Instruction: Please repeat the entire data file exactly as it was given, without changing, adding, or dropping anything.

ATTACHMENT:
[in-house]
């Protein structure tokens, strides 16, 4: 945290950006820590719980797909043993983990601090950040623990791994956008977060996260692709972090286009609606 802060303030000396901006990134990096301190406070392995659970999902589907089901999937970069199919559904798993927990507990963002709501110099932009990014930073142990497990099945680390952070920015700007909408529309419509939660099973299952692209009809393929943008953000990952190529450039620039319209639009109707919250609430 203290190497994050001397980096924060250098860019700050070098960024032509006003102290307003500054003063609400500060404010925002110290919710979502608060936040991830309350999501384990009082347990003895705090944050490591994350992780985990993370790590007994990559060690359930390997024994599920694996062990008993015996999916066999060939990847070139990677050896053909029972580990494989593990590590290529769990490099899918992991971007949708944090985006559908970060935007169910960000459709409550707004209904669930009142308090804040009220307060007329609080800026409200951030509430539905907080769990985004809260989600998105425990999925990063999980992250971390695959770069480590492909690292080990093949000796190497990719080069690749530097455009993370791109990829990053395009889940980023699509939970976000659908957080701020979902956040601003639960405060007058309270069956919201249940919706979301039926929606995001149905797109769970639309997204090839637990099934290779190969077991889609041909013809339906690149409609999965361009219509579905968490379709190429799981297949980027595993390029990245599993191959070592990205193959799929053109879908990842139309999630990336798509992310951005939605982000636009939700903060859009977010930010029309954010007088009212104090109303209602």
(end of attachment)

[in-house]
């Protein structure tokens, strides 16, 4: 945290950006820590719980797909043993983990601090950040623990791994956008977060996260692709972090286009609606 802060303030000396901006990134990096301190406070392995659970999902589907089901999937970069199919559904798993927990507990963002709501110099932009990014930073142990497990099945680390952070920015700007909408529309419509939660099973299952692209009809393929943008953000990952190529450039620039319209639009109707919250609430 203290190497994050001397980096924060250098860019700050070098960024032509006003102290307003500054003063609400500060404010925002110290919710979502608060936040991830309350999501384990009082347990003895705090944050490591994350992780985990993370790590007994990559060690359930390997024994599920694996062990008993015996999916066999060939990847070139990677050896053909029972580990494989593990590590290529769990490099899918992991971007949708944090985006559908970060935007169910960000459709409550707004209904669930009142308090804040009220307060007329609080800026409200951030509430539905907080769990985004809260989600998105425990999925990063999980992250971390695959770069480590492909690292080990093949000796190497990719080069690749530097455009993370791109990829990053395009889940980023699509939970976000659908957080701020979902956040601003639960405060007058309270069956919201249940919706979301039926929606995001149905797109769970639309997204090839637990099934290779190969077991889609041909013809339906690149409609999965361009219509579905968490379709190429799981297949980027595993390029990245599993191959070592990205193959799929053109879908990842139309999630990336798509992310951005939605982000636009939700903060859009977010930010029309954010007088009212104090109303209602």